My mother had been estranged from her father for most of her life. In fact, in her memoir, she mentions him only three times. The first is an early memory that she has of him before her parents were divorced in 1932. She was four years old, and she remembers that he was “tall, thin, and had dark hair.” After her parents divorced, she did not see her father for the following 18 years. The next time she saw her father was when he came to see her in Washington DC just before she left for Europe. That was in the summer of 1950. When my parents married in 1954, my grandfather was not invited to the wedding at the insistence of my grandmother. However, according to my mother’s memoir, she did see her father one more time, which was a month or two after the wedding. She said that he met my father and the three of them had dinner together. She describes her father as being “tall, thin, with dark hair” on both those occasions.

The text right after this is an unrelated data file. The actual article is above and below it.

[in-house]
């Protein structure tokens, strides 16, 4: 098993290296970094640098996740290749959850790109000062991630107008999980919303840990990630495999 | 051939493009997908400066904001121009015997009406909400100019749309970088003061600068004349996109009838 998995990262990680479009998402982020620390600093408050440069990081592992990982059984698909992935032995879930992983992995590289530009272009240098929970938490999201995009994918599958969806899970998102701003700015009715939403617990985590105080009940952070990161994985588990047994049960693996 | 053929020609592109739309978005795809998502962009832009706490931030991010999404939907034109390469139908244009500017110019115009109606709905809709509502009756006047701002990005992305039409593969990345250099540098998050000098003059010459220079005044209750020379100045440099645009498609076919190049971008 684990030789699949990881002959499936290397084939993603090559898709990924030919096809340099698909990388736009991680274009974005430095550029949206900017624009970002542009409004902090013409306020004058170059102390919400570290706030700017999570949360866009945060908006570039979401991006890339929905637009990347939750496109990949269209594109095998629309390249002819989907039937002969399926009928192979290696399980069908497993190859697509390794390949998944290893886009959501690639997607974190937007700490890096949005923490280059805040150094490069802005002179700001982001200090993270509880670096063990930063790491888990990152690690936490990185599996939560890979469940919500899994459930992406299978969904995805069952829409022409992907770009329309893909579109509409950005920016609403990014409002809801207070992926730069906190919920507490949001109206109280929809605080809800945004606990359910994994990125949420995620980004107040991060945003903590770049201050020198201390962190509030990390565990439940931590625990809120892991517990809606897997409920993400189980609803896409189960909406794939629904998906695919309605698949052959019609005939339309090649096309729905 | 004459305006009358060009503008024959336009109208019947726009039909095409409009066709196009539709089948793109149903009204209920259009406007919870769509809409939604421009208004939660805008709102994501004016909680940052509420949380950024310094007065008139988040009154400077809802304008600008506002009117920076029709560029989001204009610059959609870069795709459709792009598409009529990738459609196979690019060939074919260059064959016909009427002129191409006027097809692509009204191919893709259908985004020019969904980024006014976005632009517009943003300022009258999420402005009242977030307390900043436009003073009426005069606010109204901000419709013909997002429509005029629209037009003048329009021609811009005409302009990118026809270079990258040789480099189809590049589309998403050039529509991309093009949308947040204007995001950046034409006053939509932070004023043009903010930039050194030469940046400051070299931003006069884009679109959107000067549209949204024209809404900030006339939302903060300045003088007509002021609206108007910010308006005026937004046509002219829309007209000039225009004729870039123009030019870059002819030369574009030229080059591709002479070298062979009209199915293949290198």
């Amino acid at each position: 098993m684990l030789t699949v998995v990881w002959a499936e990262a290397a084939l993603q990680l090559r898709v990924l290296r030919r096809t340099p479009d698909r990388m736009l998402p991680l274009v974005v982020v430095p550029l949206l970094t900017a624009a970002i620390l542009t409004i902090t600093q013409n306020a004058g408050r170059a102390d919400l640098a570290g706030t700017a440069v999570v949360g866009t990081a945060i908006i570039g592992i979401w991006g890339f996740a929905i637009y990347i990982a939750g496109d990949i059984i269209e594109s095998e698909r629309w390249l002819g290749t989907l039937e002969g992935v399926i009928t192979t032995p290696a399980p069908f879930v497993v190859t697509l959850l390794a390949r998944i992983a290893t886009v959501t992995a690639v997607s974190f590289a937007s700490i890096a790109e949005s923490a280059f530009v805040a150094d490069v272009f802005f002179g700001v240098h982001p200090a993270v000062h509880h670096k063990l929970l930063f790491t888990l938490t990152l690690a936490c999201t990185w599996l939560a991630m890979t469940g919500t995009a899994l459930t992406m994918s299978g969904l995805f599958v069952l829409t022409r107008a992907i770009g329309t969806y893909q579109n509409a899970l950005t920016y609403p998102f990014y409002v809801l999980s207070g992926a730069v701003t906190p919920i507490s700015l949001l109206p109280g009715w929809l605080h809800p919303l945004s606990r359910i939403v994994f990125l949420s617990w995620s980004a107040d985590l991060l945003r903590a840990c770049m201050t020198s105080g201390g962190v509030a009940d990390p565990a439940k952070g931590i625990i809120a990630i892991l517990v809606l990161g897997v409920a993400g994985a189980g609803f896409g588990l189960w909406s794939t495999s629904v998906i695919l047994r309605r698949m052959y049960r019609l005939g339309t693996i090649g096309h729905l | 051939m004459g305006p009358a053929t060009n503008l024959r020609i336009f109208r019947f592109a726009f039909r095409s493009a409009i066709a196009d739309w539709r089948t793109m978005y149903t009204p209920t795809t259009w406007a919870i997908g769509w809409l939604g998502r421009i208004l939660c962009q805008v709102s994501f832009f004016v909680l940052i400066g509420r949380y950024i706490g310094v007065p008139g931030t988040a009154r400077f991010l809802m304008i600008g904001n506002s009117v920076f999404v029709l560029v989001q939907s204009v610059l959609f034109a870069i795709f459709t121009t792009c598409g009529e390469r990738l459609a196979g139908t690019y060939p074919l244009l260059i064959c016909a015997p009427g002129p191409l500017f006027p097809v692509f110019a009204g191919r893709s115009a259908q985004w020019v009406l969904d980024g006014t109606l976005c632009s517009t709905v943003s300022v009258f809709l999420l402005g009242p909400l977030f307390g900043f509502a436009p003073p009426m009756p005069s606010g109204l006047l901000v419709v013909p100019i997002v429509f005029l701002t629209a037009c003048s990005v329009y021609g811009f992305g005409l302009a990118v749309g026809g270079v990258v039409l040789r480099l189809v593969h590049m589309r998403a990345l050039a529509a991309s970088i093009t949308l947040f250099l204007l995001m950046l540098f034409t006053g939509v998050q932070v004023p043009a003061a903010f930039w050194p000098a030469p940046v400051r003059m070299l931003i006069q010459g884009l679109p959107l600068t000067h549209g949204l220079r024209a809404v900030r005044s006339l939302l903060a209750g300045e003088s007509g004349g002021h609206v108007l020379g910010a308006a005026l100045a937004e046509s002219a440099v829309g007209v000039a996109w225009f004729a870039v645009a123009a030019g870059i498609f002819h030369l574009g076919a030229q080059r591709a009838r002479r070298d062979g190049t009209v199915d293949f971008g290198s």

In terms of family resemblance, I tend to favor my mother more than my dad. If I were fleeing a crime scene, I am sure that the witnesses would describe me as “tall, thin, with dark hair.” In the few pictures I have seen of my maternal grandfather, I feel that there is a resemblance between us. I grew up with a photograph of my grandfather taken when he was about 15 years old hanging in my bedroom. Ever since then I have been obsessed with wanting to know more about him. I met my paternal grandfather one time and that was when I was about 4 years old. On the other hand, my maternal grandfather, whose picture hung on my bedroom wall, died when I was about 6 months old.